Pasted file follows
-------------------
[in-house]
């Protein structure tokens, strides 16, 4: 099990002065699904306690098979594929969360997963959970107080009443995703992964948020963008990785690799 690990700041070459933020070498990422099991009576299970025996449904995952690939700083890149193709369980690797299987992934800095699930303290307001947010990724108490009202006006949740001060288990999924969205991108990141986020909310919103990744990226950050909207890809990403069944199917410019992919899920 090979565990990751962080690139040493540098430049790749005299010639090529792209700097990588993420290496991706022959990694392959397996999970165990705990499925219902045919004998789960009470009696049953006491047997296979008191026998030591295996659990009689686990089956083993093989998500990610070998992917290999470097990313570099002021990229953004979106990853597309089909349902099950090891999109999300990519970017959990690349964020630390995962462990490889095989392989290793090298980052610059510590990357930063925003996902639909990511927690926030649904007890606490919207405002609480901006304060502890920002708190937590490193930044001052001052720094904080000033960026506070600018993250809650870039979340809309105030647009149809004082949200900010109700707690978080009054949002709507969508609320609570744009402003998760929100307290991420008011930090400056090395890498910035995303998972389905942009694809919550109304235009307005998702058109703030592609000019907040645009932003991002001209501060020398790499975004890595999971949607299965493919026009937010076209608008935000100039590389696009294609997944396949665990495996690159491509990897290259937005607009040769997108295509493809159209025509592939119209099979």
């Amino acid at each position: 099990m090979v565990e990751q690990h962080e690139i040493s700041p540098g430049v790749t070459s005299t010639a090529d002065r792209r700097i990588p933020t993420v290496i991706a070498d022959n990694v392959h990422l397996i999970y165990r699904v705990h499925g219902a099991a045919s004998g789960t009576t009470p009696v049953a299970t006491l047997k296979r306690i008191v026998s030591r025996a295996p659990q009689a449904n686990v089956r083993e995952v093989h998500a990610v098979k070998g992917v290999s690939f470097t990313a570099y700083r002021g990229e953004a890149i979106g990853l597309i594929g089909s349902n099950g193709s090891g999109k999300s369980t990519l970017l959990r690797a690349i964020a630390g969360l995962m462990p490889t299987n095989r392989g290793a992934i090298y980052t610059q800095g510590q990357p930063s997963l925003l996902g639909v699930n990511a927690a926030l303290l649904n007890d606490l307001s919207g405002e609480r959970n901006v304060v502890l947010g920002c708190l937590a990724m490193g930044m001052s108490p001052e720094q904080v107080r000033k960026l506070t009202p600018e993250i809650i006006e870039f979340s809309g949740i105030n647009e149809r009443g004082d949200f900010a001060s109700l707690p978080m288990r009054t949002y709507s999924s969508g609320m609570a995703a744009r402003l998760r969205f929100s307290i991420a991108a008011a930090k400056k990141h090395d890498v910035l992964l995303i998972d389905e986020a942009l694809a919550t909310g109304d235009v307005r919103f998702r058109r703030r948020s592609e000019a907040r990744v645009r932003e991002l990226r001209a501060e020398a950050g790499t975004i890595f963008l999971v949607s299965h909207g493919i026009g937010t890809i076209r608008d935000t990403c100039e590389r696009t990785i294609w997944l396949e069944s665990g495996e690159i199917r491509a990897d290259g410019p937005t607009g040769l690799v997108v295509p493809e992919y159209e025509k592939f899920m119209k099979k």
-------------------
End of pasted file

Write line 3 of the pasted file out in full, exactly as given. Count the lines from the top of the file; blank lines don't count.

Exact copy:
């Amino acid at each position: 099990m090979v565990e990751q690990h962080e690139i040493s700041p540098g430049v790749t070459s005299t010639a090529d002065r792209r700097i990588p933020t993420v290496i991706a070498d022959n990694v392959h990422l397996i999970y165990r699904v705990h499925g219902a099991a045919s004998g789960t009576t009470p009696v049953a299970t006491l047997k296979r306690i008191v026998s030591r025996a295996p659990q009689a449904n686990v089956r083993e995952v093989h998500a990610v098979k070998g992917v290999s690939f470097t990313a570099y700083r002021g990229e953004a890149i979106g990853l597309i594929g089909s349902n099950g193709s090891g999109k999300s369980t990519l970017l959990r690797a690349i964020a630390g969360l995962m462990p490889t299987n095989r392989g290793a992934i090298y980052t610059q800095g510590q990357p930063s997963l925003l996902g639909v699930n990511a927690a926030l303290l649904n007890d606490l307001s919207g405002e609480r959970n901006v304060v502890l947010g920002c708190l937590a990724m490193g930044m001052s108490p001052e720094q904080v107080r000033k960026l506070t009202p600018e993250i809650i006006e870039f979340s809309g949740i105030n647009e149809r009443g004082d949200f900010a001060s109700l707690p978080m288990r009054t949002y709507s999924s969508g609320m609570a995703a744009r402003l998760r969205f929100s307290i991420a991108a008011a930090k400056k990141h090395d890498v910035l992964l995303i998972d389905e986020a942009l694809a919550t909310g109304d235009v307005r919103f998702r058109r703030r948020s592609e000019a907040r990744v645009r932003e991002l990226r001209a501060e020398a950050g790499t975004i890595f963008l999971v949607s299965h909207g493919i026009g937010t890809i076209r608008d935000t990403c100039e590389r696009t990785i294609w997944l396949e069944s665990g495996e690159i199917r491509a990897d290259g410019p937005t607009g040769l690799v997108v295509p493809e992919y159209e025509k592939f899920m119209k099979k």